The article focuses on the study of the speech etiquette characteristics and use in Russian and Kalmyk languages. The subject of the research in this article is a comparative analysis of complimentary remarks in the Russian and Kalmyk languages. Speech etiquette allows us to choose the right direction of conversation according to the regulatory elements such as moral and social norms of behaviour which depend on the type of situation, interlocutors’ social status, temper, and the relationship between them. Speech etiquette comprises phrases expressing requests, compliment, apology, etc. The role of speech etiquette is now considered as an important issue: it is involved in all areas of our social life and mostly depends on the pragmatic factors of speech. On the other hand, according to the foreign and domestic linguistics, speech etiquette can be viewed from the perspective of sign-oriented meanness which depends primarily on the national and cultural characteristics of communication. In terms of social interaction human’s speech etiquette depends on the methods and rules of communication of the specific social group he/she represents. Pragmatics primarily focuses on the effective communication strategies which particularly comprise phrases expressing complimentary remarks. Complimentary remarks or diplomatic niceties become an important part of speech etiquette, they are precisely aimed at the implementation of effective communication particularly in a competitive interaction. Compliments are speech acts which maintain, improve or support the communication and reflects human’s psychological and emotional state. According to the genre studies, compliments are considered as the most influential speech genre.
Keywords: Competitivenesshuman capitalmodelhuman resources
The research on the communicative-pragmatic functions of speech etiquette remains one of the most urgent in both domestic and foreign linguistics (Wezhbitska, 1985; Glovinskaya, 1992). In recent decades, speech etiquette requires comprehensive study approach as complimentary remarks of approval, sympathy and other phrases of diplomatic nicety are used to initiate the conversation and widely used in interpersonal speech and non-verbal communication activity, multinational interaction and the whole social life. Whereas, the modern anthropocentric linguistics focuses on this topic.
Complimentary remarks expressing request, compliment, apology and other phrases of etiquette have an important role in different types of communication, they coincide with the pragmatic factor of speech and behavior of the interlocutor. At the same time, foreign and domestic linguistic scientists believe that speech etiquette is an important and symbolic part of human speech and communication.
According to linguists, sign-oriented meanness of the speech etiquette depends primarily on the national and cultural characteristics of communication. In terms of social interaction, human’s speech etiquette depends on the methods and rules of communication of the specific social group he/she represents.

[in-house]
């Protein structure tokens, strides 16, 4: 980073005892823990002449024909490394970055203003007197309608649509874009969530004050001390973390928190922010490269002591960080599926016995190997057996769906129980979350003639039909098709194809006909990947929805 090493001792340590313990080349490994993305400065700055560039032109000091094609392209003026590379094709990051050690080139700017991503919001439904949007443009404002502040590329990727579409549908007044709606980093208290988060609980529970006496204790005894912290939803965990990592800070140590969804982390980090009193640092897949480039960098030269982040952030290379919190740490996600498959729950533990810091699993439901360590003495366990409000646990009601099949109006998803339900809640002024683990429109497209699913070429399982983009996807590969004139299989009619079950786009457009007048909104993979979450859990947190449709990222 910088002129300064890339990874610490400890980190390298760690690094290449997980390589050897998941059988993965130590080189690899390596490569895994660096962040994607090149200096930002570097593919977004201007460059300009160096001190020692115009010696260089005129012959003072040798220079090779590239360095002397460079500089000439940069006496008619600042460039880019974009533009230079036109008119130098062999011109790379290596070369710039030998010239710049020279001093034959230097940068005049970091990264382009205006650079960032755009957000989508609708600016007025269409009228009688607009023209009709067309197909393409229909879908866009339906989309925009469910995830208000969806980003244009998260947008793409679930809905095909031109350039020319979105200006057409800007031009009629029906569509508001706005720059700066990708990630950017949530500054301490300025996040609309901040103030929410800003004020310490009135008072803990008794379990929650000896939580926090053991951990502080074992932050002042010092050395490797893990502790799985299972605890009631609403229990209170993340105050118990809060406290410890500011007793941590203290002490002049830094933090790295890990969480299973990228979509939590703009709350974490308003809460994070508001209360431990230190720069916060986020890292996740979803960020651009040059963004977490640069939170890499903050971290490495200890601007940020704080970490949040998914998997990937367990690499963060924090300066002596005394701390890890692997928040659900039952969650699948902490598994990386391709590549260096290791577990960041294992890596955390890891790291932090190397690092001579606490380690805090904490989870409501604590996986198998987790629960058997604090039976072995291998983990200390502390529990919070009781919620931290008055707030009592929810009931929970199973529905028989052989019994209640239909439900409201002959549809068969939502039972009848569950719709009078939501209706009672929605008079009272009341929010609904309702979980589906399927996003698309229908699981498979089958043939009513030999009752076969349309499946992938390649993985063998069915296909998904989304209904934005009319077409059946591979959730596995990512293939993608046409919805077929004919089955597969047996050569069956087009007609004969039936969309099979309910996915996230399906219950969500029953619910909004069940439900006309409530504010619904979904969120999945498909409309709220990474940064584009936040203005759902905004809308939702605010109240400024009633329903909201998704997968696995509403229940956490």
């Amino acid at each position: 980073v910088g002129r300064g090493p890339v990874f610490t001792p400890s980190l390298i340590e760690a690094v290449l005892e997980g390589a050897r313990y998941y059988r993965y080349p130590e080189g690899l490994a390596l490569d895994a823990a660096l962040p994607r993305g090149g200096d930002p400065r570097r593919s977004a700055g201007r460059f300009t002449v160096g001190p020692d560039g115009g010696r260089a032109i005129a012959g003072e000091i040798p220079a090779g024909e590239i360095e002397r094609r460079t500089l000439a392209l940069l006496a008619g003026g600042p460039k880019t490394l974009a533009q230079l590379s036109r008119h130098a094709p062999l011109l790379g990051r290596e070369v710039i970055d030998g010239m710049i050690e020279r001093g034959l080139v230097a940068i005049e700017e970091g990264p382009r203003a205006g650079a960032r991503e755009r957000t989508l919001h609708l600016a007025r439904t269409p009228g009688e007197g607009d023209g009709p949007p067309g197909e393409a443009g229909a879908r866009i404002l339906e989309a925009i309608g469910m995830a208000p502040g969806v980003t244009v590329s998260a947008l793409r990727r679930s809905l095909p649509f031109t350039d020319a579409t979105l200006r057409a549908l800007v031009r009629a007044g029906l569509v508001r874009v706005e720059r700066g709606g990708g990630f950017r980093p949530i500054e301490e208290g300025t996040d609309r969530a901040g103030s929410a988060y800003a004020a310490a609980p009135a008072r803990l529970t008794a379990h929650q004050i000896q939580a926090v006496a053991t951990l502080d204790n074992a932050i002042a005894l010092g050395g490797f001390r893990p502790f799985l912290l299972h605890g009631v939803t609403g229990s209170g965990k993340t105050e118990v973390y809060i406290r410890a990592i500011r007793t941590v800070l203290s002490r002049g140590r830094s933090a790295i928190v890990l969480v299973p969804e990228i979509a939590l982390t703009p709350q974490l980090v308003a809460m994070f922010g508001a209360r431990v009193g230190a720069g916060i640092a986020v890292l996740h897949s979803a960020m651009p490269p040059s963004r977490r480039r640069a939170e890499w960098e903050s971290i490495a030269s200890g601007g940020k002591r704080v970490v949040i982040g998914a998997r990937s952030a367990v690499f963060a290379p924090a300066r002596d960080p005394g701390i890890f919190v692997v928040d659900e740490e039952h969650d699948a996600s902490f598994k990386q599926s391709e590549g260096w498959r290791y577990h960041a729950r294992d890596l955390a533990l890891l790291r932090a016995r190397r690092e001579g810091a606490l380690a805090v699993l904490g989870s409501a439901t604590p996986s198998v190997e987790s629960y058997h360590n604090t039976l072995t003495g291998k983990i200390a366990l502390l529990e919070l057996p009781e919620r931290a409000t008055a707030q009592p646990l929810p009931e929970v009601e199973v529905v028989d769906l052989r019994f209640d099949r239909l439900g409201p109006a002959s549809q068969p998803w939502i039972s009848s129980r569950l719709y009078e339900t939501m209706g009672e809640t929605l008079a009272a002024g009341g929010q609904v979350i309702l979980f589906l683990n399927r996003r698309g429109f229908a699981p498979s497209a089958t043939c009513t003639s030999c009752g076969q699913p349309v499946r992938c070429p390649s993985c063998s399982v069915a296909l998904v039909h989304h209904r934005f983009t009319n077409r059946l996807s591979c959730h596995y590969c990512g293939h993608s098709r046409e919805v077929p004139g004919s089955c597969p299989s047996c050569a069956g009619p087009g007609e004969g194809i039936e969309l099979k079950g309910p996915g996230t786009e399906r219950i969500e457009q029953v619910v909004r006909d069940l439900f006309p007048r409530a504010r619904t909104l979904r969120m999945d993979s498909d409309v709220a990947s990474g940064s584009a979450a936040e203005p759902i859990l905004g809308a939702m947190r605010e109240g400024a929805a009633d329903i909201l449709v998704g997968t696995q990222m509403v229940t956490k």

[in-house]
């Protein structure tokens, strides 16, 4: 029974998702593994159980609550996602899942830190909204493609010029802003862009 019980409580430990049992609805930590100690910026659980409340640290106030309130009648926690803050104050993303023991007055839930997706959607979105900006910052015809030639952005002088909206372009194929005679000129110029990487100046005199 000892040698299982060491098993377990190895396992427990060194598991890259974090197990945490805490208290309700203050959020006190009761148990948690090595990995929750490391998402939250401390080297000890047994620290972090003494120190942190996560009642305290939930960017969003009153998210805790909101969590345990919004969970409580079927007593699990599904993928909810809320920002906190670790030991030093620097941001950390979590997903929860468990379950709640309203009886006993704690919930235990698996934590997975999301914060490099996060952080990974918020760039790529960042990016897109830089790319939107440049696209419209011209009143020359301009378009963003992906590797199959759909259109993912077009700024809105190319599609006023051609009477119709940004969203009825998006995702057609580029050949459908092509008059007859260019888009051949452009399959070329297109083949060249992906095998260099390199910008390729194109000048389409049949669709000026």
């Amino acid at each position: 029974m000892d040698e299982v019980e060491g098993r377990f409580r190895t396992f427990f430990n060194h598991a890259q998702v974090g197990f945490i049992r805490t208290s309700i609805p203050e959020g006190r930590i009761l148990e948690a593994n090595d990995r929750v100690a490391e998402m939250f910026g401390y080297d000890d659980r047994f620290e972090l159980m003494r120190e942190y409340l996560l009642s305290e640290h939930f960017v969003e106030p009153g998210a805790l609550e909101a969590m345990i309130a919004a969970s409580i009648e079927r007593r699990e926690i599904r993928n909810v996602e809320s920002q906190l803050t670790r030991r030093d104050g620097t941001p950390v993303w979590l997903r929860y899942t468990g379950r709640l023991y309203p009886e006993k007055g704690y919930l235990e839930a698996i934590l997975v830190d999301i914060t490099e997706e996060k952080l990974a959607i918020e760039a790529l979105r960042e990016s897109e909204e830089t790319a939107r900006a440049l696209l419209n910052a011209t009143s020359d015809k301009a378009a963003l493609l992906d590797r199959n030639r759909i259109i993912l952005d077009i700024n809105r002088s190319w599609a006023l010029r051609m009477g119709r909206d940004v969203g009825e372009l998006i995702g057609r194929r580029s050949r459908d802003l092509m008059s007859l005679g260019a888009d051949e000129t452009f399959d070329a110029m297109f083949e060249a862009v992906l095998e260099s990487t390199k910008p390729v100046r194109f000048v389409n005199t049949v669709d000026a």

Tolerable human beings interacting with each other usually use appropriate etiquette remarks to maintain smooth verbal communication in accordance with situation, the social status and relationship between the interlocutors. In this regard, complimentary remarks or diplomatic niceties become an important part of speech etiquette and usually aimed at the implementation of effective communication in a particular interaction. Compliments are speech acts which maintain, improve or support the communication and reflects human’s psychological and emotional state. According to the genre studies, compliments are considered as the most influential speech genre (Sedov, 2016, p. 428).
According to Glovinskaya (1992), complimentary remark may refer not only to the interlocutors themselves, but also their possessions, the situation they are in or any event in general. “The subject of the compliment (the one who pays compliment) describes the addressee’s features or character positively, so that they become his/her advantages” (Glovinskaya, 1992, p. 163).
Various dictionaries, including explanatory dictionary (The Explanatory Dictionary of the Russian Language, 2006, Compliment), define compliment as a positive remark referring to the addressee. “A compliment is the remark referring to not only the appearance, but also the mind, the deed, and any aspect of human activity. The sense of a person consists of ninety percent of good deeds and good is achieved not only by actions, but also verbally, paying compliments to someone, we approve his/her deeds” (Formanovskaya, 1998, p. 202).
The Brief etymological dictionary of the Russian language (1971) defines “compliment” as a “greeting” from French. The dictionary of Vasmer (1986) refers the word to German “compliment’, and Italian “complimento”.
According to Arutyunova (1992) "... a compliment is one of the types of speech acts with the purpose of communication, but not a message of information" (p. 221).
Pankratov (2000) gives the following definition: “Compliment is some kind of boosting person’s advantages he/she wants to see feel”. He mentions the importance of difference between words “compliment vs flattery” (p. 175): “Flattery implies an excessive exaggeration of person’s advantages, or most often ascribing good qualities which is known as a lie; as for compliment, it describes the quality the addressee has”. The importance of difference refers not only to communicative boundaries of the two, but also the equality of the interlocutors of the compliment and the low status of the flattering person. Describing the essential difference between flattery and compliment, Sedov (2016) suggests: “... flattery can be viewed as a lie, because of it is usually not related to the real fact” (p. 18).